Mellitic anhydride

Mellitic anhydride, the anhydride of mellitic acid, is an organic compound with the formula C12O9.

Containing no other elements (e.g., hydrogen) besides carbon and oxygen, mellitic anhydride is an oxide of carbon (oxocarbon), and, along with CO2, CO, and C3O2, is one of the only four that are reasonably stable under standard conditions. It is a white sublimable solid, apparently obtained by Justus Liebig and Friedrich Wöhler in 1830 in their study of mellite ("honey stone") and has the empirical formula C4O3.[2][3][4] The substance was properly characterized in 1913 by H. Meyer and K. Steiner.[5][6] It retains the aromatic character of the benzene ring.[7][8]

Mellitic anhydride
Mellitic trianhydride
Mellitic anhydride molecule
IUPAC name
Preferred IUPAC name
3D model (JSmol)
Molar mass 288.123 g·mol−1
Appearance colorless solid[1]
Melting point 161 °C; 322 °F; 434 K [1]
Vapor pressure 0.000004 mmHg (20°C)[1]
US health exposure limits (NIOSH):
PEL (Permissible)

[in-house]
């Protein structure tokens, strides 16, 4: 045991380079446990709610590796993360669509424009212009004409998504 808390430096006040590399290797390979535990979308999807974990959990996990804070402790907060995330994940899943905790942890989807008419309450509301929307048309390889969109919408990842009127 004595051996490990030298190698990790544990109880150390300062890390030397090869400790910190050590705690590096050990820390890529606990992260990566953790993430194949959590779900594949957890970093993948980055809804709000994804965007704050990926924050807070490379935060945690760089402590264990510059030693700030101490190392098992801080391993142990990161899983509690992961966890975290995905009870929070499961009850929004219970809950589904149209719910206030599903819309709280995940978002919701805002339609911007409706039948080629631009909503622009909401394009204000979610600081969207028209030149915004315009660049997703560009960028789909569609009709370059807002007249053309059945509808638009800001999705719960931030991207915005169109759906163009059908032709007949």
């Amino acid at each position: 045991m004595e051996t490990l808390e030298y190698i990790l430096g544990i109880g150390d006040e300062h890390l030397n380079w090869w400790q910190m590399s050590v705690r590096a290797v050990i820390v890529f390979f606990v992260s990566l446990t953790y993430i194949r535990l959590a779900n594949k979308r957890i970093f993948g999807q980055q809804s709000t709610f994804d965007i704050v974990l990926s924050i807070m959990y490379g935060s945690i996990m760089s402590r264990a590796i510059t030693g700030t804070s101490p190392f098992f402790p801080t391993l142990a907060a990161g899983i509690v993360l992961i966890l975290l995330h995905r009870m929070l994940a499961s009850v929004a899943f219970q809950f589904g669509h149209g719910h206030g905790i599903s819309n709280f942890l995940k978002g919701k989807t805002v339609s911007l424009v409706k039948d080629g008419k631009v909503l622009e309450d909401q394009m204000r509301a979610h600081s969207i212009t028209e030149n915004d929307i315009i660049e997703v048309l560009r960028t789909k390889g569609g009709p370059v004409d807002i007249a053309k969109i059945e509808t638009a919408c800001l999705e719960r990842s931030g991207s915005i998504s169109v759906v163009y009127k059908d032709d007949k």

REL (Recommended)
TWA 0.005 ppm (0.04 mg/m3) Should be handled in the workplace as an extremely toxic substance.[1]
IDLH (Immediate danger)
Except where otherwise noted, data are given for materials in their standard state (at 25 °C [77 °F], 100 kPa).


  1. ^ a b c d e f NIOSH Pocket Guide to Chemical Hazards. "#0635". National Institute for Occupational Safety and Health (NIOSH).
  2. ^ Wöhler, F. (1826). "Ueber die Honigsteinsäure". Annalen der Physik und Chemie. 83 (7): 325–334. doi:10.1002/andp.18260830706.
  3. ^ Liebig, J.; Wöhler, F. (1830). "Ueber die Zusammensetzung der Honigsteinsäure". Annalen der Physik und Chemie. 94 (2): 161–164. doi:10.1002/andp.18300940202.
  4. ^ Erdmann, O. L.; Marchand, R. F. (1848). "Ueber die Mellithsäure". Journal für Praktische Chemie. 43 (2/3): 129–144. doi:10.1002/prac.18480430113.
  5. ^ Meyer, H.; Steiner, K. (1913). "Über ein neues Kohlenoxyd C12O9" [A new carbon oxide C12O9]. Berichte der Deutschen Chemischen Gesellschaft. 46 (1): 813–815. doi:10.1002/cber.191304601105.